The total revenue in cash and kind in the year 1876-77 was 50,700,000 krâns, or (1 kr. = 9.25d.) £1,950.000. In 1888-89 it was 54,487,630 krâns, or (1 kr. = 7.6d.) £1,602,580. With the rise in the price of silver, the value of revenue rose in 1890-91 to £1,775,000, and owing to the fall in silver the receipts for 1896-97 are estimated at £1,350,000.

Tbe expenditure for the year 1888-89 amounted to about 50,100,000 krâns; of this expenditure 18,000,000 were for the army. 10,000,000 for pensions, 3,000,000 for allowances to princes, 600,000 for allowances to members of the Kajar tribe, 800,000 for the Foreign Office, 5,000,000 for the royal court, 500,000 for colleges, 1.500.000 for civil service, 2,630,000 for local government expenses, 800,000 remission of revenue in poor districts; the remainder was paid into the Shah's treasury.

Besides wheat, barley, rice, fruits, and gume, Persia produces silk, the annual yield, chiefly from the Caspian provinces, being about 606,100 pounds. About two-thirds of this quantity is exported. The opium industry is on the increase. In 1870, there were exported 800 boxes of 150 pounds each; in 1891, the export amounted to 10,000 cases, and is now estimated at 13,00 cases, the opium sent to Europe being prepared for medicinal purposes, and that to China for smoking. Tobacco is exported annually to the amount of 5,500 tons: cotton, 9,934,400 pounds: wool, 1.200.000 fleeces, weighing 7.714,000 pounds, about one-third to Bombay, and the remainder mixed with Turkish wool, chiefly to Marseilles. Persian carpets, of which there are about thirty different kinds, are all made by hand, and the design Faries with each carpet. The export of these carpets in 1888 reached the value of £140,000, and is now a little more.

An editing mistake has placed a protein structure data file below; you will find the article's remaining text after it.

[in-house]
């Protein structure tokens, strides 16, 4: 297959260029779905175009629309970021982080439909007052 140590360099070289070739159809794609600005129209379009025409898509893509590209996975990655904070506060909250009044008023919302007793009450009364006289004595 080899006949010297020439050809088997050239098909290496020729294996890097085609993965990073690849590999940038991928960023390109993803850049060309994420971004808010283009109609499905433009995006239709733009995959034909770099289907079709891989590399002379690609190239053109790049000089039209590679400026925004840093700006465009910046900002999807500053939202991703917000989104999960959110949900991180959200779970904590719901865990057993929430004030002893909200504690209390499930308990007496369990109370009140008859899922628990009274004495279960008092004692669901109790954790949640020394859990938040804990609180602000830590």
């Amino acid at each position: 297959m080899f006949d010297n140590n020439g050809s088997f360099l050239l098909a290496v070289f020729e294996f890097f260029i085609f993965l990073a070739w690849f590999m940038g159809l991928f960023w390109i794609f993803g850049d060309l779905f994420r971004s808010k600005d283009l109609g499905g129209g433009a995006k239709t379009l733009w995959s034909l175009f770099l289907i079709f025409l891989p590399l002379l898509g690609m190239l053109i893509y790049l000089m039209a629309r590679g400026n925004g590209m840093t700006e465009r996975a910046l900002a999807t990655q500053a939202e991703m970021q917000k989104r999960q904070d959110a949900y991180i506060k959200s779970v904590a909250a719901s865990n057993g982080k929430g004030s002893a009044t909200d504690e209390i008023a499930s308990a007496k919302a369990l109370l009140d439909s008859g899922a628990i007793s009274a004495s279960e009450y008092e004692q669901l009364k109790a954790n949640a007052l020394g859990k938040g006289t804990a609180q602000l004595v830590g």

The estimated value of the combined imports and exports is as follows; in the absence of any official records, however, the estimates are very uncertain : Years. £ sterling. I

Years.

£ sterling. 1885-86. . 7,500,000 1891-92....

7,114,200 1886-87. . 7,600,000 1892-93....

6.710.425 1888-89. ........ 7,000,000 1893-94.

5,100,000 1889 90.... **...................................... .. 7,272,700 1894-95...

5,370,375 7,236,200 | 1895-96..

............................. 7,500,000 The imports consist mostly of cotton fabrics, cloth, glass, woolen goods, carriages, sugar, petroleum, tea, coffee, drugs, etc. The exports principally consist of dried fruits, opium, cotton and wool, silk, carpets, pearls, turquoises, rice, etc. There are annually exported from Persia about 10,000 boxes of opium, valued at about £750,000.

The customs duties are, for foreigners, five per cent. ad valorem, the value being the invoico price plus the freight.

The monetary unit is the krân, a silver coin, formerly weighing 28 nakhods (88 grains), then reduced to 26 nakhods (77 grains), now weighing only 24 nakhods (71 grains) or somewhat less. The proportion of pure silver wa before the new coinage (cmmenced 1877) 92 to 95 per cent.; it was then for some time 90 per cent., and is now about 89% per cent. The value of the krån has in consequence much decreased. In 1874, a krân had the value of a franc, 25 being equal to £1; in December, 1888, a 21 bill on London was worth 34 krâns. In consequence of the fall in the price of silver, the value of a kran is (October, 1897) about 416d., a £1 bill on London being worth 53 kråns, while the average exchange for 1895-96 was 50.